- Returns from solar and storage – an analysis of what to expect and how to keep them high
- Asset owners speak back: solar, solar+storage and storage as asset classes – how do they compare with other infrastructure investments?
- Thoughts from institutional investors about how the industry can attract long term capital to the market
- How to increase deal value and project size – examples from recent deals
- How effective has securitization been at attracting investors with low risk appetites?
- Macro issues affecting investor risk appetite: economics, politics and climate change
The future of solar and storage industries are intertwined, as dispatchable solar becomes a new normal. In 2018, the U.S. added nearly 10GW of solar and 300MW of storage. This year, almost 2GW of solar-plus-storage projects have been announced to be delivered over the next four years. Developers seek to deliver both technologies, and investors are trying to understand the risks involved. More than a trend restricted to sunny states with arbitrage opportunities, join to hear BloombergNEF’s take on:
- U.S. solar market update: how new capacity and price declines will fare as tariffs distort supply
- How solar-plus-storage contracts are structured to value different services, and how these contracts are evolving.
- With a new solar-plus-storage contract announced each month, who are the players to watch?
- The changing landscape of solar development – portfolio acquisitions, and new market entrants
- What are the drivers for the drop in energy storage costs?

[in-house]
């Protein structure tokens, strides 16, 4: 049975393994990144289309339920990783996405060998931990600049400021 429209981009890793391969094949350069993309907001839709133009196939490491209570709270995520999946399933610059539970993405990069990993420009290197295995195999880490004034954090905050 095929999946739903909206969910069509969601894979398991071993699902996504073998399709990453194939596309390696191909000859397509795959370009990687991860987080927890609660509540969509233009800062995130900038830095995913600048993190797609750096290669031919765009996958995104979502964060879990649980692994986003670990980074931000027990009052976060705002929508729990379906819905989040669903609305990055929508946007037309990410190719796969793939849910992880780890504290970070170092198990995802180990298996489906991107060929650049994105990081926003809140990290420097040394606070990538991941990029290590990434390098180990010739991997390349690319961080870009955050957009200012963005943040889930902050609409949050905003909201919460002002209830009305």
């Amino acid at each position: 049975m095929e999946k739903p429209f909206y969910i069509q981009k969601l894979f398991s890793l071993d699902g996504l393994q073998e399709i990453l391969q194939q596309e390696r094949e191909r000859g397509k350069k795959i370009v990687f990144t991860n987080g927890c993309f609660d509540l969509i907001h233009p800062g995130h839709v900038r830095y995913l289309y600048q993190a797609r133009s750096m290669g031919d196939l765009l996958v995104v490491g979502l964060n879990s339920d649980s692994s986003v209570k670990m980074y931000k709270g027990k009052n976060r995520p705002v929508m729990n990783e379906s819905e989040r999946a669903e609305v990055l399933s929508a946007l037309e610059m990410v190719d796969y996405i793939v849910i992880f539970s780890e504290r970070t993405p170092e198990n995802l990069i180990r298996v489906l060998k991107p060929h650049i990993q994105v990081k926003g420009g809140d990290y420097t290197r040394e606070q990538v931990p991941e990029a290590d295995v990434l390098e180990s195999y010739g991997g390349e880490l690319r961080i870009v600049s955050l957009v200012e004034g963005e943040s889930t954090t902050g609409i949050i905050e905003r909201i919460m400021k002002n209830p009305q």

- What is the technology evolution underlying the growth in energy storage?
- Why is there a dominance of lithium-ion, and will that change?
- How to attract capital to a project – what do you need to do to work with providers in the future?
- How is the project finance market evolving and how are debt providers working on more complicated project designs?
- How does the cost of capital compare for solar, co-located solar and storage, and stand-alone storage?
- Are we in a lithium bubble or are capital providers ready for other storage technologies?
- How are lenders dealing with complicated capital stacks?
This panel will start with a short presentation from Mona E. Dajani who will give the audience an update on assets changing hands, and the M&A landscape in the USA. We will look at where capital and buyers are coming from, how to win investment and how the trends 2019 has presented might continue. Discussion points include:
- Secondary markets – deal flow in 2019, are we trading on a project-to-project basis or portfolios and companies?
- How have successful deals been structured? What were the elements that helped?
- What do asset owners need to do to get the best deal?
- How will traditional energy companies approach the market in the future? (utilities, oil and gas)
- Do investors see oil and gas companies as competitors, capital providers or partners?
- What are we seeing in terms of valuations?
- How are O&M and Technical Asset Managers supporting deal values?
This afternoon session will feature a deep dive into how we can drive uptake for renewables at a state level, a city level and through corporate energy buying.
- The interplay between Federal policy-making and state-level policy-making in driving the market forward
- Review of states with a 100% renewable target – is the infrastructure and the capital there to support it?
- From cities to corporates – how can you work with large energy users?
- Did we reach the 6.4 GW* highs from the corporate market predicted in 2018 – what can the industry do to improve this?
- What new mechanisms are available to hedge risk? What is the relationship between generation, energy buyers and networks now?
- What is the size of the corporate PPA market in 2020?
* EY identified corporate buyers entered into over 6 GW of power purchase agreements (PPAs) in the USA in 2018